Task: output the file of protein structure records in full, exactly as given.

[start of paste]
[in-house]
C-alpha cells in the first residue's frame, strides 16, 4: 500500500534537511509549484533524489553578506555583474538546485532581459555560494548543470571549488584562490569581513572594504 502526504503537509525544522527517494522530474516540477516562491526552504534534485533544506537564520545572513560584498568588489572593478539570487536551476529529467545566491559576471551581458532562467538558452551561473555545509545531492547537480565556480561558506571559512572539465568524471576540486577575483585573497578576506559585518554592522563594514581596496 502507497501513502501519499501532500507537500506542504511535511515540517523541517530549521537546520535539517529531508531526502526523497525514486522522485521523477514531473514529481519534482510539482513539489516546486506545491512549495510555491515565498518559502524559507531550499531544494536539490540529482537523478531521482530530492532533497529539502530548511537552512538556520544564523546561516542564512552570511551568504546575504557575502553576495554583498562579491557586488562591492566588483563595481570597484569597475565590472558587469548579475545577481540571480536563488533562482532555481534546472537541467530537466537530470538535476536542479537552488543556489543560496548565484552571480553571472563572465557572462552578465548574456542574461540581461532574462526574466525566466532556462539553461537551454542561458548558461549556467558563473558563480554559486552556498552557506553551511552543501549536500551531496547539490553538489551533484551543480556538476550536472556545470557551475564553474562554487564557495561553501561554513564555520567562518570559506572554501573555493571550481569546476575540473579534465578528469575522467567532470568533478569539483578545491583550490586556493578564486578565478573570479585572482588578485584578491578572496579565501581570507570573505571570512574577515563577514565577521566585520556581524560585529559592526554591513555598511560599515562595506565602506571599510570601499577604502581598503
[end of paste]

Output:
[in-house]
C-alpha cells in the first residue's frame, strides 16, 4: 500500500534537511509549484533524489553578506555583474538546485532581459555560494548543470571549488584562490569581513572594504 502526504503537509525544522527517494522530474516540477516562491526552504534534485533544506537564520545572513560584498568588489572593478539570487536551476529529467545566491559576471551581458532562467538558452551561473555545509545531492547537480565556480561558506571559512572539465568524471576540486577575483585573497578576506559585518554592522563594514581596496 502507497501513502501519499501532500507537500506542504511535511515540517523541517530549521537546520535539517529531508531526502526523497525514486522522485521523477514531473514529481519534482510539482513539489516546486506545491512549495510555491515565498518559502524559507531550499531544494536539490540529482537523478531521482530530492532533497529539502530548511537552512538556520544564523546561516542564512552570511551568504546575504557575502553576495554583498562579491557586488562591492566588483563595481570597484569597475565590472558587469548579475545577481540571480536563488533562482532555481534546472537541467530537466537530470538535476536542479537552488543556489543560496548565484552571480553571472563572465557572462552578465548574456542574461540581461532574462526574466525566466532556462539553461537551454542561458548558461549556467558563473558563480554559486552556498552557506553551511552543501549536500551531496547539490553538489551533484551543480556538476550536472556545470557551475564553474562554487564557495561553501561554513564555520567562518570559506572554501573555493571550481569546476575540473579534465578528469575522467567532470568533478569539483578545491583550490586556493578564486578565478573570479585572482588578485584578491578572496579565501581570507570573505571570512574577515563577514565577521566585520556581524560585529559592526554591513555598511560599515562595506565602506571599510570601499577604502581598503